A Suffolk county judge stripped a woman of custody of her children Friday, two days after authorities discovered that her home in Lindenhurst was littered with feces, garbage and bottles of urine.
Suffolk County Supreme Court Judge Mark Cohen also ordered Deborah Young, her estranged husband, Ray Young Jr., and their three daughters, to undergo psychological evaluations.
The judge's decision to place the Young children together in a therapeutic county-supervised foster home effectively denied a request made by Ray Young Jr., that he be given custody of the children. "It is very much the court's intention to keep the children together," Cohen said.
Deborah Young, 46, appeared calm as the judge announced his decision.
She and her daughters -- ages 10, 12 and 14 -- had been visiting her parents in upstate Windham, N.Y., when authorities showed up at her home Wednesday afternoon and made the disturbing discovery after her ex-husband alerted them. Deborah Young was ordered back to Long Island on Thursday for a meeting with Suffolk County's Child Protective Service officers, and to attend Friday's emergency hearing.
In court, she seemed composed between several rounds of private negotiations before the brief hearing in Central Islip. But Deborah Young cried and hid her face behind a multi-colored scarf as she left the court building, where she was surrounded by television cameras and reporters shouting questions at her.
Deborah Young's mother, Jean Lucania, 71, trailed several feet behind her daughter. "She's a good person and a good mother," she said, clutching the arm of her husband, John Lucania.
"They drove her off her head, those miserable -- -- ," she shouted, adding that she was referring to Ray Young Jr. and his family. She did not elaborate.
Later Friday, Deborah Young was permitted to remove some personal items from the house and tearfully sent a brief message to her daughters: "Your mommy loves you. We'll be together soon."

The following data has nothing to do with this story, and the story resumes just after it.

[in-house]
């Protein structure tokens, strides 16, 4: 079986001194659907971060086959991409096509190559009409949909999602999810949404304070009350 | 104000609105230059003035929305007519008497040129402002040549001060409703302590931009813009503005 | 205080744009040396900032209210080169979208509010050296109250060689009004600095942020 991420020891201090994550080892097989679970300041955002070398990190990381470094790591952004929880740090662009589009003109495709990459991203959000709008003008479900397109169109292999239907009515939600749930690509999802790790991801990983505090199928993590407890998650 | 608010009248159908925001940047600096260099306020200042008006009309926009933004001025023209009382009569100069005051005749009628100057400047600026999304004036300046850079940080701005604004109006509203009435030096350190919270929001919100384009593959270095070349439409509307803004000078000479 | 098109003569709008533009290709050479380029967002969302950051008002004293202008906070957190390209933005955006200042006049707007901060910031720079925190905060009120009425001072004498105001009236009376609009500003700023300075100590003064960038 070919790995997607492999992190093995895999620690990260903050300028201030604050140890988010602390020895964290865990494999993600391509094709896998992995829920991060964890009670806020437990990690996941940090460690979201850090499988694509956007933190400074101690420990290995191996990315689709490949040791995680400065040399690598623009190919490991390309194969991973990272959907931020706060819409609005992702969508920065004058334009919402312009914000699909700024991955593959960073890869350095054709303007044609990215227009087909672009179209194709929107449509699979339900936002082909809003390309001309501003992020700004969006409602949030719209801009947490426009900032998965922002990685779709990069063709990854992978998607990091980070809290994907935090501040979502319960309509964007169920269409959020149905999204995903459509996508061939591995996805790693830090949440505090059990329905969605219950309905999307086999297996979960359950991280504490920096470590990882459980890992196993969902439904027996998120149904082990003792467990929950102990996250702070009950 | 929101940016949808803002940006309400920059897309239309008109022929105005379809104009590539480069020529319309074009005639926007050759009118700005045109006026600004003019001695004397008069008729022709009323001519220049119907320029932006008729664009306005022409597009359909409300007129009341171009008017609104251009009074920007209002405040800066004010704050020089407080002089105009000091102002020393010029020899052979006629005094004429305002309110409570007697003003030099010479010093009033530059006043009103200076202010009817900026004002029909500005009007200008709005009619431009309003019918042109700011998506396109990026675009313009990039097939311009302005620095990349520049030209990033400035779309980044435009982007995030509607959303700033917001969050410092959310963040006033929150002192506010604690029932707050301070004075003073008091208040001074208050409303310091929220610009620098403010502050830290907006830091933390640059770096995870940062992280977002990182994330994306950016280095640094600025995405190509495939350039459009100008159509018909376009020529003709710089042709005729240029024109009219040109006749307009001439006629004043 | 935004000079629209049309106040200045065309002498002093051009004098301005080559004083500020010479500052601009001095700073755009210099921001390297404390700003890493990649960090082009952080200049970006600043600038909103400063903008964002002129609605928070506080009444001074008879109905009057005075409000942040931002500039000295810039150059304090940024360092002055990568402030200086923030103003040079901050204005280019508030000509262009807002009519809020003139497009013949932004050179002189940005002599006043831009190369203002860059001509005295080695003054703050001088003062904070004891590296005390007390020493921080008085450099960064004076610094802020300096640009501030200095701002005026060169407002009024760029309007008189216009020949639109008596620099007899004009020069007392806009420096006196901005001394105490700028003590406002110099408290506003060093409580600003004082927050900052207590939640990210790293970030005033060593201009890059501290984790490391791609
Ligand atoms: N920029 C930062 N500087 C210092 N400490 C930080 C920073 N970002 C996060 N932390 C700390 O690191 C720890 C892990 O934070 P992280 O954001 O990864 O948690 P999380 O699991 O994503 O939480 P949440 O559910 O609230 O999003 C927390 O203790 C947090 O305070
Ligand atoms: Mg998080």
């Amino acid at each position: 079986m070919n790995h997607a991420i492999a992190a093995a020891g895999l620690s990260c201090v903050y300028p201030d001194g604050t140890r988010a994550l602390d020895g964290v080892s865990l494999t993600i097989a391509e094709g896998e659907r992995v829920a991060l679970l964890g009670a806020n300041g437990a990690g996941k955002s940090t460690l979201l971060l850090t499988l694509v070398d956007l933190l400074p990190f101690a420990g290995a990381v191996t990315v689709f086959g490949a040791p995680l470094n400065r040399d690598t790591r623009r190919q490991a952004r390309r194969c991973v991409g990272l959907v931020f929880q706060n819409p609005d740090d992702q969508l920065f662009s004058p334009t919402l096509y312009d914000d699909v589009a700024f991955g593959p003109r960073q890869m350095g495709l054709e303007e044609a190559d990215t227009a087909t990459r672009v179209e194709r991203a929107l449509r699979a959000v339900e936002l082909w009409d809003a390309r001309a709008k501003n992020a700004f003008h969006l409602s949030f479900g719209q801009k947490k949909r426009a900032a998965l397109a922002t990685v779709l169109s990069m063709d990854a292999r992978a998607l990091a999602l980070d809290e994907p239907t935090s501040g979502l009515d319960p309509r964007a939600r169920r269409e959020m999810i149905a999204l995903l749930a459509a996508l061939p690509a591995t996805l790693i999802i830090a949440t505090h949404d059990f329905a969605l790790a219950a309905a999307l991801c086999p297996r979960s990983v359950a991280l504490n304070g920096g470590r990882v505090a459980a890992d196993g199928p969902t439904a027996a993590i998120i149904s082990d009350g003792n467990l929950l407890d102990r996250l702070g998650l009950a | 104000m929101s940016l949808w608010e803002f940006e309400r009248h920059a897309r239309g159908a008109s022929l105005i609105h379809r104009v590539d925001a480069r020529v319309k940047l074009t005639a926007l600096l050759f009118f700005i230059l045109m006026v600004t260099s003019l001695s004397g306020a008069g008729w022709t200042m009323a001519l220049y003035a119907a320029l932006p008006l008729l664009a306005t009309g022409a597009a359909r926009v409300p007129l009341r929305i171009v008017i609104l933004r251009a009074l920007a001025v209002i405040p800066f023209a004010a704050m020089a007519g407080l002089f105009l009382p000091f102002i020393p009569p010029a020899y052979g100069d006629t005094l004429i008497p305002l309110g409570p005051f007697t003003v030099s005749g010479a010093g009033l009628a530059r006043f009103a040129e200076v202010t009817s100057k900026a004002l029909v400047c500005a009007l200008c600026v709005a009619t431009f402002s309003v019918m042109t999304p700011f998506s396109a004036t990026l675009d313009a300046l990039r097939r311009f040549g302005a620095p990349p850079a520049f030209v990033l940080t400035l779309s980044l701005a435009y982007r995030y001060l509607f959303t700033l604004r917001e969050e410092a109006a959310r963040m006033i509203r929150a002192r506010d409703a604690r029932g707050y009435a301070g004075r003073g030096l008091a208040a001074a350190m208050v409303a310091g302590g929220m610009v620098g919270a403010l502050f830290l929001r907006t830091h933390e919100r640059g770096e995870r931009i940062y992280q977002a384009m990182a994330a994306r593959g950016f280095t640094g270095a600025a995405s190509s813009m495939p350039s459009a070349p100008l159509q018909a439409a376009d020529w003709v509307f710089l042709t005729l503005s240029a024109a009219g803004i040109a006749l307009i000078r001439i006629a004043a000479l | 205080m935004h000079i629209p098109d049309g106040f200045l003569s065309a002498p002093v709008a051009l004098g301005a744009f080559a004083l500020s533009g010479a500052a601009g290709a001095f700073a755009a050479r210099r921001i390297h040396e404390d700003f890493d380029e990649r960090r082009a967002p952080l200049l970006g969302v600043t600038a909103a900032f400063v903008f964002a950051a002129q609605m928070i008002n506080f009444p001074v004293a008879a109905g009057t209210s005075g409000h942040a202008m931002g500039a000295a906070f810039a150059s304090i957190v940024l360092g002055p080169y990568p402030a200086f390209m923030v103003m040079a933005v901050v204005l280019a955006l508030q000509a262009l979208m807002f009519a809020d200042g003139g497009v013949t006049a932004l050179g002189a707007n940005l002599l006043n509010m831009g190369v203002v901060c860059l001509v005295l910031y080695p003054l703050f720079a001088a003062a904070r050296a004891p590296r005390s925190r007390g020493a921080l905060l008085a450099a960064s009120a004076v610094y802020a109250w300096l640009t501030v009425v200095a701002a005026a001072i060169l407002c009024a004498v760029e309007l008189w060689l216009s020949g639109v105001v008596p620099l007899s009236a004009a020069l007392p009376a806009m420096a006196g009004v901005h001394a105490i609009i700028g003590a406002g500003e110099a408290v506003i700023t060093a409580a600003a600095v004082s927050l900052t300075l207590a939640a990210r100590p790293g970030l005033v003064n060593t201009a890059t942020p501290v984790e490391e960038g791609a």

Ray Young Jr., who is in divorce proceedings with Deborah, says he went earlier this week to the white two-story home he and his father own and found a scene of horror: the house interior filled with feces, bottles of urine, and piles of used toilet tissue.
Among the refuse were touches of normalcy -- a doll collection, pictures of the Young children hanging in the kitchen, a stack of kids' books -- but little else to suggest a healthy household.
The condition of the Deborah Young's home, and its possible effect on the children, were referred to only obliquely in court. Citing health concerns, Cohen ordered Deborah Young and the children out of the house. Ray Young Jr. agreed through his attorney to "take all necessary steps" to clean up the property.
"I was hopeful that I was going to get chance to see the kids today ... but I'm thankful the kids are in a safe environment," Ray Young Jr. said after the hearing. Young has not lived with his children since 2001 when he moved out of the Nevada Street house and has said that they were reluctant to live with him.
One of Ray Young's attorneys, Joseph Quatela of Westbury, called the judge's decision to have the family undergo psychological evaluations appropriate. "There can be no doubt that the children have been severely traumatized. Professional intervention is first and foremost what these kids need," Quatela said.
Quatela said that he has repeatedly raised concerns to Joy Jorgensen, a court-appointed attorney who represents the Young children, and others about Deborah Young's mental health over the course of the divorce but does not know if a Jorgensen or another official ever entered the home. "But obviously if someone had done that ... we wouldn't be where we are today," he said. Jorgensen and Deborah Young's attorney, Maureen Glass of Babylon, did not return calls Friday.
Ray Young Jr. called Jean Lucania's suggestion that he and his family held some responsibility for his wife's mental state "incredible."
"I have a lot of sadness on my part too. I went through the divorce too, and ... I don't subject children to this," he said. "The way the children were living, let's be real, was inexcusable."
The Youngs are scheduled to appear in court again on March 6 for a status meeting with the judge and a child protective services representative.
Dennis Nowak, spokesman for Suffolk Child Protective Services, said it was common for judges to order psychological evaluations for both parents and children in cases where alarms are raised about the safety of a family's home, or when a non-guardian parent seeks custody.
Nowak said that such evaluations are typically done by a mental health care provider under contract with the Department of Social Services and can take as long as several weeks. In 2006 there were 872 children in foster care in Suffolk County, with an average stay lasting just under 21 months. "Foster care is always temporary. The goal is always to reunite children with their parents if at all possible," he said.
The Associated Press contributed to this story. Copyright 2007 Newsday Inc.